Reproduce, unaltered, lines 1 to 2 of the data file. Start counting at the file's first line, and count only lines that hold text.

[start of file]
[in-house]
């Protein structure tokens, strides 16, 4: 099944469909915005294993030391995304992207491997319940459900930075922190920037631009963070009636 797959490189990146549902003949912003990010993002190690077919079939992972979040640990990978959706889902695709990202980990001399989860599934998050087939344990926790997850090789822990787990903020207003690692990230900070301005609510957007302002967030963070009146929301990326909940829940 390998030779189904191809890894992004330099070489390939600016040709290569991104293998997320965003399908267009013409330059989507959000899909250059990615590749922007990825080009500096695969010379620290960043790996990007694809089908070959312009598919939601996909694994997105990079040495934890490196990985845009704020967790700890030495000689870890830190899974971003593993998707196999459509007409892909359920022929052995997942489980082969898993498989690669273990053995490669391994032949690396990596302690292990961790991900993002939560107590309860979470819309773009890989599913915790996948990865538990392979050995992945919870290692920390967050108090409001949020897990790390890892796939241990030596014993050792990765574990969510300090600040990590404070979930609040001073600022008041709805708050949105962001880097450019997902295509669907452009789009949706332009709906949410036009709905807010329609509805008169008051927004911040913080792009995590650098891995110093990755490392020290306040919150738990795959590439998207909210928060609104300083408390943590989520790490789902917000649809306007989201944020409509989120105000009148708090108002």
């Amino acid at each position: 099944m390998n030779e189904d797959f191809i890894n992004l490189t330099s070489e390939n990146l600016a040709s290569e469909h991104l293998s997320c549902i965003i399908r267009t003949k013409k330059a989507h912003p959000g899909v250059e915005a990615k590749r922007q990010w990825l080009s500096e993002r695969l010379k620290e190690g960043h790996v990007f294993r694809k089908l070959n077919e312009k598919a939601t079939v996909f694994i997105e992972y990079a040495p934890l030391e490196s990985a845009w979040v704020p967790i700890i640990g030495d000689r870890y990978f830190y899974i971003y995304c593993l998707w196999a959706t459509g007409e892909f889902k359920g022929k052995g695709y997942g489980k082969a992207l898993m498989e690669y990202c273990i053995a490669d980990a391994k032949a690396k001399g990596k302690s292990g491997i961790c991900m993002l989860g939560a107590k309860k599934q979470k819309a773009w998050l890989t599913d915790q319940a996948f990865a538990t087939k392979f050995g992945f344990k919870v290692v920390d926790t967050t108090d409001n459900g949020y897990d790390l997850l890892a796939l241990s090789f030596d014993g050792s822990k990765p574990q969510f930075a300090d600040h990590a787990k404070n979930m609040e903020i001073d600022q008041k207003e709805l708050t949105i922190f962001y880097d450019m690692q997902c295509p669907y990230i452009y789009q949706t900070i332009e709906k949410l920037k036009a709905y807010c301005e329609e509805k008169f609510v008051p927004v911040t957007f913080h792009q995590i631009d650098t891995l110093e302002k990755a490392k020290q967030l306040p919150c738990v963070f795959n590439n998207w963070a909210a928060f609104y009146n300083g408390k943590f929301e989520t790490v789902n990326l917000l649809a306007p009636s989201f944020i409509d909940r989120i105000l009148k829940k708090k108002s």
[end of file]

[in-house]
């Protein structure tokens, strides 16, 4: 099944469909915005294993030391995304992207491997319940459900930075922190920037631009963070009636 797959490189990146549902003949912003990010993002190690077919079939992972979040640990990978959706889902695709990202980990001399989860599934998050087939344990926790997850090789822990787990903020207003690692990230900070301005609510957007302002967030963070009146929301990326909940829940 390998030779189904191809890894992004330099070489390939600016040709290569991104293998997320965003399908267009013409330059989507959000899909250059990615590749922007990825080009500096695969010379620290960043790996990007694809089908070959312009598919939601996909694994997105990079040495934890490196990985845009704020967790700890030495000689870890830190899974971003593993998707196999459509007409892909359920022929052995997942489980082969898993498989690669273990053995490669391994032949690396990596302690292990961790991900993002939560107590309860979470819309773009890989599913915790996948990865538990392979050995992945919870290692920390967050108090409001949020897990790390890892796939241990030596014993050792990765574990969510300090600040990590404070979930609040001073600022008041709805708050949105962001880097450019997902295509669907452009789009949706332009709906949410036009709905807010329609509805008169008051927004911040913080792009995590650098891995110093990755490392020290306040919150738990795959590439998207909210928060609104300083408390943590989520790490789902917000649809306007989201944020409509989120105000009148708090108002």